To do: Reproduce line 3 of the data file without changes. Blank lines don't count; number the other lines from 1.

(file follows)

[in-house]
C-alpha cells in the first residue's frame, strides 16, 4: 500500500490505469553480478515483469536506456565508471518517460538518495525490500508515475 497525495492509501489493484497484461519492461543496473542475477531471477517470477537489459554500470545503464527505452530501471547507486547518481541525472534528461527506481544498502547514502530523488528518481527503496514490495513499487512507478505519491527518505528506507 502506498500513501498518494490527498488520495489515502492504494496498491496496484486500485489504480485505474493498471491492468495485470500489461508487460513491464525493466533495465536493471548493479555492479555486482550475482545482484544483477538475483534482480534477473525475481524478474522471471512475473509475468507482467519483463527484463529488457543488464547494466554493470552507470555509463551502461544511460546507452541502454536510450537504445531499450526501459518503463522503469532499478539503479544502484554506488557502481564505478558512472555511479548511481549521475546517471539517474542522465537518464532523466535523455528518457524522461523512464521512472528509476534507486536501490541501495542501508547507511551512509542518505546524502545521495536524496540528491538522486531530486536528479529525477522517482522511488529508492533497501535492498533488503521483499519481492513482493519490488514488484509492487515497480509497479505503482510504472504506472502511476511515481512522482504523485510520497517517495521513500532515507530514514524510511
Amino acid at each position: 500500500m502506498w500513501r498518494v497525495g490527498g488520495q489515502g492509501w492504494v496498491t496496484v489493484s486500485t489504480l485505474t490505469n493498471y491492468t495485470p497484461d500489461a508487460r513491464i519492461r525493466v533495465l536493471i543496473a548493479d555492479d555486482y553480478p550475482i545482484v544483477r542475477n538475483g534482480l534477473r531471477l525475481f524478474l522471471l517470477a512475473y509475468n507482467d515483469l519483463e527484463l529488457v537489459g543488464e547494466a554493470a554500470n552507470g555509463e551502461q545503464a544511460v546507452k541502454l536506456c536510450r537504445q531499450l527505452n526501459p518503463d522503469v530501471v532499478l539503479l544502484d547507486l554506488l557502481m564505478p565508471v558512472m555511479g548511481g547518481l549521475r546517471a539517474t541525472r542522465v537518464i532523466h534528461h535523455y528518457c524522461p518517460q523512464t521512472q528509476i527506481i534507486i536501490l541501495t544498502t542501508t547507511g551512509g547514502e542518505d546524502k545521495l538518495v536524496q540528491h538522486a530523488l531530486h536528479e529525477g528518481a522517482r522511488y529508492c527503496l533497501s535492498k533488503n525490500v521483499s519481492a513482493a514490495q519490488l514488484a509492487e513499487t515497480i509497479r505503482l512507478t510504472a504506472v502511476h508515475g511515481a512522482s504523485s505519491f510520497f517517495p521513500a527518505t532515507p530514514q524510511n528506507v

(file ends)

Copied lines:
Amino acid at each position: 500500500m502506498w500513501r498518494v497525495g490527498g488520495q489515502g492509501w492504494v496498491t496496484v489493484s486500485t489504480l485505474t490505469n493498471y491492468t495485470p497484461d500489461a508487460r513491464i519492461r525493466v533495465l536493471i543496473a548493479d555492479d555486482y553480478p550475482i545482484v544483477r542475477n538475483g534482480l534477473r531471477l525475481f524478474l522471471l517470477a512475473y509475468n507482467d515483469l519483463e527484463l529488457v537489459g543488464e547494466a554493470a554500470n552507470g555509463e551502461q545503464a544511460v546507452k541502454l536506456c536510450r537504445q531499450l527505452n526501459p518503463d522503469v530501471v532499478l539503479l544502484d547507486l554506488l557502481m564505478p565508471v558512472m555511479g548511481g547518481l549521475r546517471a539517474t541525472r542522465v537518464i532523466h534528461h535523455y528518457c524522461p518517460q523512464t521512472q528509476i527506481i534507486i536501490l541501495t544498502t542501508t547507511g551512509g547514502e542518505d546524502k545521495l538518495v536524496q540528491h538522486a530523488l531530486h536528479e529525477g528518481a522517482r522511488y529508492c527503496l533497501s535492498k533488503n525490500v521483499s519481492a513482493a514490495q519490488l514488484a509492487e513499487t515497480i509497479r505503482l512507478t510504472a504506472v502511476h508515475g511515481a512522482s504523485s505519491f510520497f517517495p521513500a527518505t532515507p530514514q524510511n528506507v